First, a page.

One of the most important processes on present-day Mars is wind. Aeolian (wind-related) features are found in most regions of the planet. This image shows a diverse array of such features: large dunes, small ripples, and dust-devil tracks (the dark, arcing structures on the dunes).
Dust devils form in many parts of Mars, but they are often particularly distinct on sand dunes. One possibility is that the dust devils dislodge a small amount of fine dust, making the color of dark sand more prominent.
Ripples of wind-blown sand form regular patterns. In the simplest case, wind blowing in a constant direction creates evenly spaced straight ripples at right angles to the wind. More complex wind patterns create more complex ripples, and in this scene variations from linear to polygonal to checkerboard patterns are visible.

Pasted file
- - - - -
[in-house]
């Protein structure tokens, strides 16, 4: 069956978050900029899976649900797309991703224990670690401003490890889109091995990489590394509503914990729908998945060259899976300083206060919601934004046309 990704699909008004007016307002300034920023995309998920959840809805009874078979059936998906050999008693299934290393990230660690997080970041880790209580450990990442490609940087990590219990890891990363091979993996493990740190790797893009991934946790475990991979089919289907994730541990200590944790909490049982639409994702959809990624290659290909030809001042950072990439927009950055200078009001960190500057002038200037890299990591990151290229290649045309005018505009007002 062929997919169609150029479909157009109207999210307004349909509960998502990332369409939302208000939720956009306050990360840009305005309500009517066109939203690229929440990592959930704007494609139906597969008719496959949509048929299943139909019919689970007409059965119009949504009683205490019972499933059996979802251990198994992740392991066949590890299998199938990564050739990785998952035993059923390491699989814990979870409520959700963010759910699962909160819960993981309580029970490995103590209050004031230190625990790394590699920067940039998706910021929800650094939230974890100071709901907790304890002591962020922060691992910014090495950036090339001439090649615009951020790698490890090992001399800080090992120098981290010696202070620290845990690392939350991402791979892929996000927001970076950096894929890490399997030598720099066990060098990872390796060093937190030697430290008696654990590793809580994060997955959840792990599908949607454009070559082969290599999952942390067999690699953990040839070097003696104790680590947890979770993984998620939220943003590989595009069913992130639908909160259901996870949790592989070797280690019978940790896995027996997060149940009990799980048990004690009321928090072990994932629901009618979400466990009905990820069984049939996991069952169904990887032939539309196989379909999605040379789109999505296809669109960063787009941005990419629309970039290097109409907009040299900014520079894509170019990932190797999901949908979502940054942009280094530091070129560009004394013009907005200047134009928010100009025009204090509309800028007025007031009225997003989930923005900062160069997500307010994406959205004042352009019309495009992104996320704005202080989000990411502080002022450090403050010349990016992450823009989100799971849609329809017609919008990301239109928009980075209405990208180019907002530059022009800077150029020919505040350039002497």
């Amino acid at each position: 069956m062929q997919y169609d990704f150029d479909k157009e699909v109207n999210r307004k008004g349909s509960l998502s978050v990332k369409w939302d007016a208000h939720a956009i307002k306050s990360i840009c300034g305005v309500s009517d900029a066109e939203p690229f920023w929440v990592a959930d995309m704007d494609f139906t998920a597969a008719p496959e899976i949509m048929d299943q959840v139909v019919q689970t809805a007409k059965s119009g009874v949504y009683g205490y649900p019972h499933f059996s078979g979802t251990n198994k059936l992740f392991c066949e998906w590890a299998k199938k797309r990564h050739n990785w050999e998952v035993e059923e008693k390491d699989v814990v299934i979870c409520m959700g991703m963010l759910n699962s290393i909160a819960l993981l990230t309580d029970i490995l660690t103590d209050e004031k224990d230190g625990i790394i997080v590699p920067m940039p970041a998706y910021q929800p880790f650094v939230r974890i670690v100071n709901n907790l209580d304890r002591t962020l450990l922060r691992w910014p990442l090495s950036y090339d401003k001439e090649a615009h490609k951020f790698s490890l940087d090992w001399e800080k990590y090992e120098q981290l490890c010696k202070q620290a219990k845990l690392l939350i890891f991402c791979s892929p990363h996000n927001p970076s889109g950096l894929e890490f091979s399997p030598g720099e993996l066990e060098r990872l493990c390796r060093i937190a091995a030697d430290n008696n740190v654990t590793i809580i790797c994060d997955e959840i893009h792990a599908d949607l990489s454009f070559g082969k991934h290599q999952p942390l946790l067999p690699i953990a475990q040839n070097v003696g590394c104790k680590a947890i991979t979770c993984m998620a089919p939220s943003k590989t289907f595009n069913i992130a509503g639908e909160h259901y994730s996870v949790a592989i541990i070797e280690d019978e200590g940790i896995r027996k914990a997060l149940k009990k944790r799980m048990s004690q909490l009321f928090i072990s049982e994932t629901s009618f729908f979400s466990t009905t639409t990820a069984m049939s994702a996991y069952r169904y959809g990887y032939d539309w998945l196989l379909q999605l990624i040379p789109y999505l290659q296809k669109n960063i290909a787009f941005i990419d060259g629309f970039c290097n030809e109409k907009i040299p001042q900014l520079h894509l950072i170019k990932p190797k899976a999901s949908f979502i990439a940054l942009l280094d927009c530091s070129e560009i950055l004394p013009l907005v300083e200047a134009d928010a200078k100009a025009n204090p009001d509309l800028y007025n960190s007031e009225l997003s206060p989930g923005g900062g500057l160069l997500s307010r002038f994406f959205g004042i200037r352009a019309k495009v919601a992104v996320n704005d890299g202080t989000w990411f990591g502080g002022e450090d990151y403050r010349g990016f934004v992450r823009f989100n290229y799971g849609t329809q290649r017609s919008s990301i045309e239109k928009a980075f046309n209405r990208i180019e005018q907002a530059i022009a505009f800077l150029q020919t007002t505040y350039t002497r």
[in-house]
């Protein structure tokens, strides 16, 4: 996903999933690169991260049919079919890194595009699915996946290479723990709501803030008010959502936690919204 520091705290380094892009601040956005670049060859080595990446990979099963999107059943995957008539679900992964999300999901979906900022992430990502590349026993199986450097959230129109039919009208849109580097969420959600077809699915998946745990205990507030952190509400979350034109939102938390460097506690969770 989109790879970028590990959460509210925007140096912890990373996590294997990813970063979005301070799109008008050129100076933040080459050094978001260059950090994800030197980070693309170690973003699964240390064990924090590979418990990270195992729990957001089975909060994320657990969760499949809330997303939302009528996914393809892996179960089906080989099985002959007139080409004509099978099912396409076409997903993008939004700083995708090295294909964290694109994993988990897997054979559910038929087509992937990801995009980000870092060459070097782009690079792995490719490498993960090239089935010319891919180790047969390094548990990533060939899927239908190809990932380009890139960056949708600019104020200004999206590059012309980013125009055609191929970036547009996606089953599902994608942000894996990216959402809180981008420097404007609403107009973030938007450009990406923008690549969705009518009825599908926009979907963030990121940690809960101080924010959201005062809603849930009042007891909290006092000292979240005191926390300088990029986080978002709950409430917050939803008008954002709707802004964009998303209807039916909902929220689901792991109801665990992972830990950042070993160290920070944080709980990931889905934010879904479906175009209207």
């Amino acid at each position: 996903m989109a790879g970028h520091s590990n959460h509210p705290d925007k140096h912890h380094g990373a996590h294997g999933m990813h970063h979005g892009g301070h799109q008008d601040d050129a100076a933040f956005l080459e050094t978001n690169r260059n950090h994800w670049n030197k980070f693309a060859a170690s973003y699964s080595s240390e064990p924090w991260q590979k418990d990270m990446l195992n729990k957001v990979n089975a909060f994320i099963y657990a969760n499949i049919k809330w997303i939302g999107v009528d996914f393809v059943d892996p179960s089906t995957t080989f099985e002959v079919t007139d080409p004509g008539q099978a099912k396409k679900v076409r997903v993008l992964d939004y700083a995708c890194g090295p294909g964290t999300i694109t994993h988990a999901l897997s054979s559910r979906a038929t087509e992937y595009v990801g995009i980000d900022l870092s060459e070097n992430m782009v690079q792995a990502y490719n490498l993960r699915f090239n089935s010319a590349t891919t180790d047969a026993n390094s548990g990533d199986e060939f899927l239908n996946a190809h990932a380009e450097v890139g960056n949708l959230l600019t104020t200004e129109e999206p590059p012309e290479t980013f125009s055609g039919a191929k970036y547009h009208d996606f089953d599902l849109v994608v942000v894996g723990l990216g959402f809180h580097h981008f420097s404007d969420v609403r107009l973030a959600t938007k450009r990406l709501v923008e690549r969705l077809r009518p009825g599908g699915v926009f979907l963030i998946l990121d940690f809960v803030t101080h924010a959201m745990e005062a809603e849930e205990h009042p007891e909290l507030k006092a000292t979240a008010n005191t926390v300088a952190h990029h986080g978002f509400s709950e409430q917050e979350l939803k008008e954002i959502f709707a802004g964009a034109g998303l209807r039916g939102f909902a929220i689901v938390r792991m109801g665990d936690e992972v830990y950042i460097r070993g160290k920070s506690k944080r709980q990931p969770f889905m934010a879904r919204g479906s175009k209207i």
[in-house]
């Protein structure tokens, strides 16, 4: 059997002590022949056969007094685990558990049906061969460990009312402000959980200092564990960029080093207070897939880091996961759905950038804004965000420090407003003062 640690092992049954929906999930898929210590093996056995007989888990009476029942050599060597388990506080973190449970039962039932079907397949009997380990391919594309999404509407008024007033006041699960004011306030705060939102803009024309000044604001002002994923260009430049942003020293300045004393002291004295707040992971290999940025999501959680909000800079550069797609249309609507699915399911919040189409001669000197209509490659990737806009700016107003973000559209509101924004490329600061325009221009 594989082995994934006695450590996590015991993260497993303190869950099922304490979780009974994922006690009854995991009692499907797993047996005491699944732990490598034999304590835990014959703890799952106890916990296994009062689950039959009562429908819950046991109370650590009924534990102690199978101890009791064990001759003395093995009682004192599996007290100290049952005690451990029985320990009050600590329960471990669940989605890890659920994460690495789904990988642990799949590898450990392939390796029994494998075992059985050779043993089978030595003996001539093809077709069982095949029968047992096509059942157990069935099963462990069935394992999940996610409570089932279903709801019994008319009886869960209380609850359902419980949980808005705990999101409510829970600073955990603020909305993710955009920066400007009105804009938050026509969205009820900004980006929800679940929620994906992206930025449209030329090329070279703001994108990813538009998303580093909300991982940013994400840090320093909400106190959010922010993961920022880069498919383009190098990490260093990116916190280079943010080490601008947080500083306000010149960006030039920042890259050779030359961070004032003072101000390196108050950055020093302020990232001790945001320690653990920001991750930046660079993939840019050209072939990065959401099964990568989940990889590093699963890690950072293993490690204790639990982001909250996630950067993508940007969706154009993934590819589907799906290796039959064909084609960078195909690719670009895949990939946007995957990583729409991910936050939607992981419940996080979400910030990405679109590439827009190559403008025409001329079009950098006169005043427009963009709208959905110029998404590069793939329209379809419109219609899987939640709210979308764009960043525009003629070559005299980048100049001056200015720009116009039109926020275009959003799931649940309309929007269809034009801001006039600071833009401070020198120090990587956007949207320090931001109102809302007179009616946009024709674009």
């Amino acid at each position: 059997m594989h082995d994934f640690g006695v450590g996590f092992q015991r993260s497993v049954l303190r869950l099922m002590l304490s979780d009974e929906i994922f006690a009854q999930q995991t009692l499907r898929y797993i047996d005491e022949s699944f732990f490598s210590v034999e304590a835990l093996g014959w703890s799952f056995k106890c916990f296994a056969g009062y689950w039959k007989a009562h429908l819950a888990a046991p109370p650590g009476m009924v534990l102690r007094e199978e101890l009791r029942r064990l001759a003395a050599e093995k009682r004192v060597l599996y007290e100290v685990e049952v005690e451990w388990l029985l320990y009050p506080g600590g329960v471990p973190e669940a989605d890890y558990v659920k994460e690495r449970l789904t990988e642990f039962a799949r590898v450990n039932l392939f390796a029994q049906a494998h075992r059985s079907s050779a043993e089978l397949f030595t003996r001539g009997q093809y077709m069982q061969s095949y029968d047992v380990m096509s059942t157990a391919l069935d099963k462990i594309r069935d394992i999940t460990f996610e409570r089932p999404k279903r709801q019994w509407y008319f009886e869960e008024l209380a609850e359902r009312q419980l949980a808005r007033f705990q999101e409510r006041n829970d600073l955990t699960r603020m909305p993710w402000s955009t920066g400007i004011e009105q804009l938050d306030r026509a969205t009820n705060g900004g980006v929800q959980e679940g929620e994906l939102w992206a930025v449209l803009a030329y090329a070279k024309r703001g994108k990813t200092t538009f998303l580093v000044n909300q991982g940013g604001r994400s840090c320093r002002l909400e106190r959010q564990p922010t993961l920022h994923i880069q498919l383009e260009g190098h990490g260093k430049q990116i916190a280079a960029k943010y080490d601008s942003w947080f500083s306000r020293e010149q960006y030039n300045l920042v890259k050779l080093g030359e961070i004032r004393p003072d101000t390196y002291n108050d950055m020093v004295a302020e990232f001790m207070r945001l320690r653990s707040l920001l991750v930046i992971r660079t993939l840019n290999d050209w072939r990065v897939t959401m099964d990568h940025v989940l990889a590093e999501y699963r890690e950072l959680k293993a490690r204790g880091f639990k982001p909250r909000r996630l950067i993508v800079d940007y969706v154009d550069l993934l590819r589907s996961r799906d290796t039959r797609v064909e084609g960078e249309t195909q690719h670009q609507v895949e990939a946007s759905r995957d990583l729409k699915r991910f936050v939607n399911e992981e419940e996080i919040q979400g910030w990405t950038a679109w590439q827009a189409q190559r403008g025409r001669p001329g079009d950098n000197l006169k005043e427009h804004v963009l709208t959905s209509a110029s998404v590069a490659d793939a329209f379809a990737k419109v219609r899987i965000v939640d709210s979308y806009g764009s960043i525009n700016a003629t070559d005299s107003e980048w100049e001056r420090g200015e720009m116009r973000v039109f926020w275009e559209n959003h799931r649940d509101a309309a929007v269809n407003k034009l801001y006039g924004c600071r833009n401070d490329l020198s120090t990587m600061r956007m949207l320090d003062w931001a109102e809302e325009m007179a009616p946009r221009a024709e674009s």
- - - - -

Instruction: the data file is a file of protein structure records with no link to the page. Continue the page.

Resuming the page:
This image is particularly interesting because of the occurrence of seasonal frost on the south-facing slopes. (The image is in the southern hemisphere, so south faces the pole and gets little winter light). This is particularly apparent in the color swath, as the frost forms pale, purplish patterns. On the dunes, this highlights some of the regular patterns, as the frost forms only on parts of the ripples. The result is an intricately textured pattern of color.
Written by: Colin Dundas (26 November 2008)
More info and image formats at http://hirise.lpl.arizona.edu/PSP_010221_1420
Image: NASA/JPL/University of Arizona